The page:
The Canadian Source Of Employee Pension Fund Investment And Benefits Plan Management

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December 2007

Saving For Retirement: Where Are We?

By: Peter Ridge & Annik Huet-Richard

In a society marked by a notable aging of the population (See Chart 1), where medical progress and the ambitious plans of recent retirees are leading to longer, more active retirements, encouraging individuals to take charge of their financial future is a key topic of concern.

saving retirement

However, a June 2007 study sponsored by the Canadian Institute of Actuaries (CIA) shows only one in three Canadians expecting to retire in 2030 is saving at levels required to meet basic household expenses in their retirement and many may need to sharply increase their annual savings or continue working past age 65 to avoid financial hardship. Benefits paid under the Old Age Security (OAS) program and the Canada Pension Plan (CPP) or Quebec Pension Plan (QPP) provide a modest level of income, but not enough to maintain most people’s standard of living after retirement.

In fact, individuals with an annual income of around $40,000 who retire at age 65 will only receive 37 per cent of this income from government plans, roughly $15,000 a year. Home equity can reduce this shortfall to a certain degree, but not enough. That leaves personal savings as the only way to achieve a person’s retirement goals.

saving retirement

Are Personal Savings The Answer?

Group pension plans are a key part of a company’s employee benefits. Based on a 2003 survey by SOM, 67 per cent of employees would rather have a pension plan than a pay raise. Essentially, employers who want to attract and keep key employees have no choice but to offer a pension plan.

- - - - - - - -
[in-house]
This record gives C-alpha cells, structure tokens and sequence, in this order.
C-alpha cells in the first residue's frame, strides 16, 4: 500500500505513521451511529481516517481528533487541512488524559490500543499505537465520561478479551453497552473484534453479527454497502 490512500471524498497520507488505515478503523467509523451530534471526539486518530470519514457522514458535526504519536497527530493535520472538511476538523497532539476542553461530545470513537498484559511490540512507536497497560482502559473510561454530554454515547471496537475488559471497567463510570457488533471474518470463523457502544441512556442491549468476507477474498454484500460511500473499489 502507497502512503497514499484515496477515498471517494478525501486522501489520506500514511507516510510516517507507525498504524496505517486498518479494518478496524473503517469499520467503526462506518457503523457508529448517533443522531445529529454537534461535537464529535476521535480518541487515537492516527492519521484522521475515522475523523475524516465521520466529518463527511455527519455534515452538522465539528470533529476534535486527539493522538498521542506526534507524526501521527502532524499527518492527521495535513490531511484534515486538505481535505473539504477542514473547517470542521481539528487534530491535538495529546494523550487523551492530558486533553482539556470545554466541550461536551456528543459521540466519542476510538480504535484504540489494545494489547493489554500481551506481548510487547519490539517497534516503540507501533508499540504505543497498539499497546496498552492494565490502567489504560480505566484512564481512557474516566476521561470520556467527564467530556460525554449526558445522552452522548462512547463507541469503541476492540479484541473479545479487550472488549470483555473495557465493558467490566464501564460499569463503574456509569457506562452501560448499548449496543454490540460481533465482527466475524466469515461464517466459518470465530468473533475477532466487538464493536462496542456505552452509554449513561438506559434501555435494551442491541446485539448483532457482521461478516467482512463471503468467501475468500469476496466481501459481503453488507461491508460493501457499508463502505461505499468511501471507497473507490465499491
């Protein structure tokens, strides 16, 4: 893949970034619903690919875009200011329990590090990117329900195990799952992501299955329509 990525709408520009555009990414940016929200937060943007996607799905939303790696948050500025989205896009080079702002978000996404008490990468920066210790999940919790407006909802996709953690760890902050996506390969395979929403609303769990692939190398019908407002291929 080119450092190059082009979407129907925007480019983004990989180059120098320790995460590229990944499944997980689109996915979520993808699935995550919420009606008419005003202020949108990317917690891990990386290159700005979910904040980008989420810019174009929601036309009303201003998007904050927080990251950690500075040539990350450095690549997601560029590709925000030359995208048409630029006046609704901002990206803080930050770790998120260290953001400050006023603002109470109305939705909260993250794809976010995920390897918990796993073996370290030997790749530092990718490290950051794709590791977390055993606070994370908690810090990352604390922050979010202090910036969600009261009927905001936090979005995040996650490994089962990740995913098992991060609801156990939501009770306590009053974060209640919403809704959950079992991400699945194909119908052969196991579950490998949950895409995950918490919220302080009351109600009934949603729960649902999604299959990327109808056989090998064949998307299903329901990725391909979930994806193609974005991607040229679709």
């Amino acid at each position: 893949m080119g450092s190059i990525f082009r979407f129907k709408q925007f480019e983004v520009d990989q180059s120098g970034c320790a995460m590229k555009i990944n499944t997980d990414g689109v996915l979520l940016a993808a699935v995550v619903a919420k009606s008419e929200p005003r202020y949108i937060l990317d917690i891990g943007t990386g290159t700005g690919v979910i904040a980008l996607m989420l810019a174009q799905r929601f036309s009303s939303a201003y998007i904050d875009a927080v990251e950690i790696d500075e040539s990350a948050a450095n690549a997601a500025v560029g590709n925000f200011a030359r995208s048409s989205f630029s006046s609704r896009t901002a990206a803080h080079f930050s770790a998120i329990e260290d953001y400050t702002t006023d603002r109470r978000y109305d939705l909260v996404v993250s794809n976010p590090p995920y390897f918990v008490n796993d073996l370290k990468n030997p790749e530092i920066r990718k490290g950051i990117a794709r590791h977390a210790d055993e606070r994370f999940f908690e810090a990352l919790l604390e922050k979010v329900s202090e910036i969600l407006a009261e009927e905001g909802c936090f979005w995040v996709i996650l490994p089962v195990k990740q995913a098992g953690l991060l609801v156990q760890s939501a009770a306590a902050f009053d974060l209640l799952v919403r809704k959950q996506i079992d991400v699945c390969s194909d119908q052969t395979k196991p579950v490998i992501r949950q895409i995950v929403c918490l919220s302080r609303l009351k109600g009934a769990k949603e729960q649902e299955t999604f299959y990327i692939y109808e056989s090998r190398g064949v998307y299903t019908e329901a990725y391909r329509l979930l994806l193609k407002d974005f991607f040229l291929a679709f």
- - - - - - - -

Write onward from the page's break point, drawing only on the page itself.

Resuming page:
However, merely setting up a group pension plan is not, in itself, enough to guarantee a retirement income for all employees with access to the plan. For instance, the money accumulated in group RRSPs is not locked in, meaning it can be withdrawn at any time, at the member’s discretion.

With Defined Contribution or Defined Benefit registered pension plans (RPPs), on the other hand, the accumulated contributions are lockedin, meaning the money saved under the plan cannot be withdrawn until retirement. As a result, employers who set up an RPP ensure that the money accumulated by plan members will generally be used to generate a retirement income.

The plan sponsor can also decide whether to make enrolment in the RPP mandatory or not. By making enrolment mandatory and setting minimum employee contribution levels, the plan sponsor ensures that every employee will receive a minimum amount of additional retirement income. But even under this last scenario, there’s no guarantee that the income generated will be sufficient to maintain the plan member’s standard of living after retirement. And, in the case of a pension plan where enrolment is voluntary, too many employees fail to join the plan, preventing them from receiving the additional employer contributions which has a detrimental impact on their retirement income.

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